The Places I’ve Cried in Public Review

The Places I’ve Cried in Public by Holly Bourne

I have loved every single one of Holly Bourne’s books I have read, so on picking this one up I knew it would leave me an emotional wreck.

The story follows Amelie, a musically talented year 12 who moves from the north to south of England with her mum and her dad because her dad has a new job. The story is told from two time periods- present, after Amelie has broken up with Reese and the past, starting on Amelie’s first day at her new college. Amelie has left behind her friends and everything she knows and quickly makes new friends including a musical ‘bad boy’ Reese. In the past we see Amelie’s relationship change, while in the present we have Amelie’s reflections on everything that has happened to her as she goes to all the places she has cried because of Reese.

Amelie is a first-person narrator, seemingly a normal, relatable girl starting a new college, something many teenagers go through. She wears granny cardigans and vintage dresses and gets terrible stage fright and misses her friends back home terribly. The authentic, lovable persona of Amelie enhances the changes that happen throughout the story, how Amelie goes from a happy, hopeful girl with plans from the future to skipping lessons, sitting alone in the cafeteria and barely leaving her house.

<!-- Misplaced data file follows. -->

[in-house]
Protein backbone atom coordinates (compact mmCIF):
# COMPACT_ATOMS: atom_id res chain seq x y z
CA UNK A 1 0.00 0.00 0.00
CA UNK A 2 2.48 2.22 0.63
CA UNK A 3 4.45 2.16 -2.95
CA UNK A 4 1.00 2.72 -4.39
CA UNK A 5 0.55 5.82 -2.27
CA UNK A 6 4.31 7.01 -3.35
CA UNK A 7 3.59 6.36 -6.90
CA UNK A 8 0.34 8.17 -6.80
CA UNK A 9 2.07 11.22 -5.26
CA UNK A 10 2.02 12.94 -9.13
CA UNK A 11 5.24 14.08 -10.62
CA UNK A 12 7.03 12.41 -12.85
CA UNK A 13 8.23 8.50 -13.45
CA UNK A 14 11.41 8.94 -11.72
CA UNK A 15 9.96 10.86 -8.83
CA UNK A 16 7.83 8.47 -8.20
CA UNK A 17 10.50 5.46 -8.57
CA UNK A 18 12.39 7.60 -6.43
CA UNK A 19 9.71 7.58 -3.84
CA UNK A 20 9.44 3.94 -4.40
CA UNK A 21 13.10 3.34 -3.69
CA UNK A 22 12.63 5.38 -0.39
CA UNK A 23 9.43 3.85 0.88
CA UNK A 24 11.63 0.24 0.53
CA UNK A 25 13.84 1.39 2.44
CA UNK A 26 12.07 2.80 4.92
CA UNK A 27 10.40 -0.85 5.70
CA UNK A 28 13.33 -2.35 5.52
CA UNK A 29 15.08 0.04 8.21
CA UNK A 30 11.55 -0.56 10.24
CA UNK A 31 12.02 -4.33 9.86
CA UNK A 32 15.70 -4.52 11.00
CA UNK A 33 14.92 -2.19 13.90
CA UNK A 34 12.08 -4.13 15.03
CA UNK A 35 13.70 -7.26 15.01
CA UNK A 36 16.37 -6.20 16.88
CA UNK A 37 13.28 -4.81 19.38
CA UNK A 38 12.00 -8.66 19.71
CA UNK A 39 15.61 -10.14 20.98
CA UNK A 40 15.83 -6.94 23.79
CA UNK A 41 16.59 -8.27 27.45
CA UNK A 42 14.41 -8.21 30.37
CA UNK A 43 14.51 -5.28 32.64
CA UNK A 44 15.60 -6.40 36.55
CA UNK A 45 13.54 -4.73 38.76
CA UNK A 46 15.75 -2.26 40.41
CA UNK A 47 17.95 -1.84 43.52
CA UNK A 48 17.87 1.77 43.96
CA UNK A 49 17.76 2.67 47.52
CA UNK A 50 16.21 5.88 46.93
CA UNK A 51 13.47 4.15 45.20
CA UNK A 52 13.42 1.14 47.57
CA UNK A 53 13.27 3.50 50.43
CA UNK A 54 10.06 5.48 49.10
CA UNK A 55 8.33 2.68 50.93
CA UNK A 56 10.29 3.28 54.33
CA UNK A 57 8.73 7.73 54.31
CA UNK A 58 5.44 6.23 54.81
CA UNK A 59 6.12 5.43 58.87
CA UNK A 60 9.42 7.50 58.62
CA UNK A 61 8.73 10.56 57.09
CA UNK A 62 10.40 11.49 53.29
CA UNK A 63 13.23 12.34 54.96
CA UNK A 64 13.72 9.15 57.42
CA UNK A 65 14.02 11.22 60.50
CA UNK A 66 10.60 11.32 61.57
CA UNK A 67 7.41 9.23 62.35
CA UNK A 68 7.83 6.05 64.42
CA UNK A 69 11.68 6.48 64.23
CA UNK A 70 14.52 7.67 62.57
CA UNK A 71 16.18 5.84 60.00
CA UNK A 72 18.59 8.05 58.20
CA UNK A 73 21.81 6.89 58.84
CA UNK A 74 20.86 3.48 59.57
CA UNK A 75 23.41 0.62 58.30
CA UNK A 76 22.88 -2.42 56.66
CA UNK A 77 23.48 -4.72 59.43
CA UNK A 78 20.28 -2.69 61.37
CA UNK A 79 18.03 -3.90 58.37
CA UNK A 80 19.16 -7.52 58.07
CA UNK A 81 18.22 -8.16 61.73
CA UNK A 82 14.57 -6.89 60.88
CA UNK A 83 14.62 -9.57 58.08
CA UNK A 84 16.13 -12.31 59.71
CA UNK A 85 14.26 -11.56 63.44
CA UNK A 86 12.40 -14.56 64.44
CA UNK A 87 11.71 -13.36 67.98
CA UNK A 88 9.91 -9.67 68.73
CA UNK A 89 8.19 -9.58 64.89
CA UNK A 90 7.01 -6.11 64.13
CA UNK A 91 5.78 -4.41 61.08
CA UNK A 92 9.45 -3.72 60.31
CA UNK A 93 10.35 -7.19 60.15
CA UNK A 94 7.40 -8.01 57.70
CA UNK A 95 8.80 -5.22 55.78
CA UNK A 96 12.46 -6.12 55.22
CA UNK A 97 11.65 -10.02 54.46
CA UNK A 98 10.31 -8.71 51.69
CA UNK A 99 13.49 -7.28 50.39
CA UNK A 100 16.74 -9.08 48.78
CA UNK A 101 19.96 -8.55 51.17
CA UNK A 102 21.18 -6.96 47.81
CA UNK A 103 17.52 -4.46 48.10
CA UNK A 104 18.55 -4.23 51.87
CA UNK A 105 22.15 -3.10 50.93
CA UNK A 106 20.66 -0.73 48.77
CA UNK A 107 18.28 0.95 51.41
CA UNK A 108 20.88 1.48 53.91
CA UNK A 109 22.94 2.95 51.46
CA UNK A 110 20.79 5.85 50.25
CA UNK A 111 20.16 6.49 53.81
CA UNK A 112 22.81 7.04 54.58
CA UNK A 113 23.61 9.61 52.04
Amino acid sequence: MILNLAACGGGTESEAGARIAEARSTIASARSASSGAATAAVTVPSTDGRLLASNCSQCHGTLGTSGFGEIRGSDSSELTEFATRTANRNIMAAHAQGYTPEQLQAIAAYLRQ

The contrast between past and present is poignant, as Amelie slowly realise the mistakes she made and the red flags she missed while contemplating if there was anything she could have done to change the outcome. Watching Amelie come to terms with what is, quite obviously to the reader, an emotionally abusive relationship is heart-breaking, desperately begging Amelie to get rid of him while Reese manipulates Amelie repeatedly. Simultaneously, the reader can see why Amelie continues to go back to Reese however horrible he is to her, the subtle digs and preying on her vulnerability that allowed him to isolate her.

This book beautifully illustrates what a healthy relationship looks like, and what definitely isn’t a healthy relationship, as well as showing the nuances that mean it can be hard to get out of one. It is full of painfully real quotes about being in an abusive relationship, and I would definitely suggest checking some out (you can find them on the goodreads page). I didn’t connect with Amelie as much as I did with characters in some of Holly’s other books, but then again I have never been in any kind of relationship so that’s pretty understandable. This book does contain some sensitive topics, based around an abusive relationship, so just be careful if you are not okay with reading about that kind of thing.

If you haven’t read any of Holly’s other books I highly recommend them, they perfectly create what it is to be a teenager and various other issues.

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